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Do probiotics really work?

Gabrielle Fundaro, PhD, CISSN, CHC

Do probiotics really work?

Irritable bowel syndrome
Other namesSpastic colon, nervous colon, mucous colitis, spastic bowel[1]
Irritable bowel syndrome.jpg
Drawing of the pain of IBS
SpecialtyGastroenterology
SymptomsDiarrhea, constipation, abdominal pain[1]
Usual onsetBefore 45 years old[1]
DurationLong term[2]
CausesUnknown[2]
Diagnostic methodBased on symptoms, exclusion of other diseases[3]
Differential diagnosisCeliac disease, giardiasis, non-celiac gluten sensitivity, microscopic colitis, inflammatory bowel disease, bile acid malabsorption, colon cancer[3][4]
TreatmentSymptomatic (dietary changes, medication, probiotics, counseling)[5]
PrognosisNormal life expectancy[6]
Frequency10–15% (developed world)[1][7] and 15–45% (globally) [8]
Video about the irritable bowel syndrome

Irritable bowel syndrome (IBS), referred to previously as spastic or nervous colon, and spastic bowel, is a functional gastrointestinal disorder characterized by a group of symptoms accompanied together that include abdominal pain and changes in the consistency of bowel movements.[1] These symptoms occur over a long time, often years.[2] It has been classified into four main types depending on whether diarrhea is common, constipation is common, both are common, or neither occurs very often (IBS-D, IBS-C, IBS-M, or IBS-U, respectively).[1] IBS negatively affects quality of life and may result in missed school or work.[9] Disorders such as anxiety, major depression, and chronic fatigue syndrome are common among people with IBS.[1][10]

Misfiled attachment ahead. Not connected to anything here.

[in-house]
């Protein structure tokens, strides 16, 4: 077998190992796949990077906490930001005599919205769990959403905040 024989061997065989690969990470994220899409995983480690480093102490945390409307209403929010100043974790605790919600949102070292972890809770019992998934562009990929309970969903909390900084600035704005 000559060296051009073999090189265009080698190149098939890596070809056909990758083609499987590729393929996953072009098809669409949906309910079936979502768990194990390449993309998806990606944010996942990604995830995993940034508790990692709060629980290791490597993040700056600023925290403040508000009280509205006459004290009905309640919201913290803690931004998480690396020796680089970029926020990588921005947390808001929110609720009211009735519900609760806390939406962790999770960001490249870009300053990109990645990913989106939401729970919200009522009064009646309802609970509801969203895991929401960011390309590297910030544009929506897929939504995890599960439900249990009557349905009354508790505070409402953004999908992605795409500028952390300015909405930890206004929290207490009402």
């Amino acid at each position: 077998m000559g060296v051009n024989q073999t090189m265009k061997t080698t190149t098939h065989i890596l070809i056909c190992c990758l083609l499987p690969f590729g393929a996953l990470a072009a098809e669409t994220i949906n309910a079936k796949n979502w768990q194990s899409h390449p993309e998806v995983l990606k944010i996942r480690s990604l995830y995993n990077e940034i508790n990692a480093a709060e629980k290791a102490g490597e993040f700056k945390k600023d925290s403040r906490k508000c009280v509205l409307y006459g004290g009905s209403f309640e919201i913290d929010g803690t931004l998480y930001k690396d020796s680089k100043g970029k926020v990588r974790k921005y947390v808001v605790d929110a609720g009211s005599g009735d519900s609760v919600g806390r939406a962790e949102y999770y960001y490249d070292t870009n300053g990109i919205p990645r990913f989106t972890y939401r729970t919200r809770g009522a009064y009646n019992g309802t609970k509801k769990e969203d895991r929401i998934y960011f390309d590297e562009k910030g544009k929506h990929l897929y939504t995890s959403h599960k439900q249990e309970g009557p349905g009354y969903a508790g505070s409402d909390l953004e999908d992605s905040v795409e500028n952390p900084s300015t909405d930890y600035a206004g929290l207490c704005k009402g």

The causes of IBS are not clear.[2] Theories include combinations of gut–brain axis problems, gut motility disorders, pain sensitivity, infections including small intestinal bacterial overgrowth, neurotransmitters, genetic factors, and food sensitivity.[2] Onset may be triggered by an intestinal infection[11] or stressful life event.[12]

Diagnosis is based on symptoms in the absence of worrisome features and once other potential conditions have been ruled out.[3] Worrisome features include onset at greater than 50 years of age, weight loss, blood in the stool, or a family history of inflammatory bowel disease.[3] Other conditions that may present similarly include celiac disease, microscopic colitis, inflammatory bowel disease, bile acid malabsorption, and colon cancer.[3]

There is no known cure for IBS.[5] Treatment is carried out to improve symptoms.[5] This may include dietary changes, medication, probiotics, and counseling.[5] Dietary measures include increasing soluble fiber intake, a gluten-free diet, or a short-term diet low in fermentable oligosaccharides, disaccharides, monosaccharides, and polyols (FODMAPs).[3][13][14] The medication loperamide may be used to help with diarrhea while laxatives may be used to help with constipation.[3] Antidepressants may improve overall symptoms and reduce pain.[3] Patient education and a good doctor–patient relationship are an important part of care.[3][15]

About 10–15% of people in the developed world are believed to be affected by IBS.[1][7] It is estimated that 15–45% of people globally are affected by IBS.[8] It is more common in South America and less common in Southeast Asia.[3] It is twice as common in women as men and typically occurs before age 45.[1] The condition appears to become less common with age.[3] IBS does not affect life expectancy or lead to other serious diseases.[6] The first description of the condition was in 1820, while the current term irritable bowel syndrome came into use in 1944.[16]